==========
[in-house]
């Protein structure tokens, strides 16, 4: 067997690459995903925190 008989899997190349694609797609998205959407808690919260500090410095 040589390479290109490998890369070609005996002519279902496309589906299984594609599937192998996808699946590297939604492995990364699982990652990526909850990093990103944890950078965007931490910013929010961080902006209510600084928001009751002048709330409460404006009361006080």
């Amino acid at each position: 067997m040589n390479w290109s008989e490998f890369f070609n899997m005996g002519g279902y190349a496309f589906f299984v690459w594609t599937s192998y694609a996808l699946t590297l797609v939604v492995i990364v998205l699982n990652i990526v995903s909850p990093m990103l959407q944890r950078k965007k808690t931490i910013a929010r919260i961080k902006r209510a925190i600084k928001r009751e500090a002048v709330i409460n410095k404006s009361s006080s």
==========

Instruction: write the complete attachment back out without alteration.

[in-house]
């Protein structure tokens, strides 16, 4: 067997690459995903925190 008989899997190349694609797609998205959407808690919260500090410095 040589390479290109490998890369070609005996002519279902496309589906299984594609599937192998996808699946590297939604492995990364699982990652990526909850990093990103944890950078965007931490910013929010961080902006209510600084928001009751002048709330409460404006009361006080």
């Amino acid at each position: 067997m040589n390479w290109s008989e490998f890369f070609n899997m005996g002519g279902y190349a496309f589906f299984v690459w594609t599937s192998y694609a996808l699946t590297l797609v939604v492995i990364v998205l699982n990652i990526v995903s909850p990093m990103l959407q944890r950078k965007k808690t931490i910013a929010r919260i961080k902006r209510a925190i600084k928001r009751e500090a002048v709330i409460n410095k404006s009361s006080s």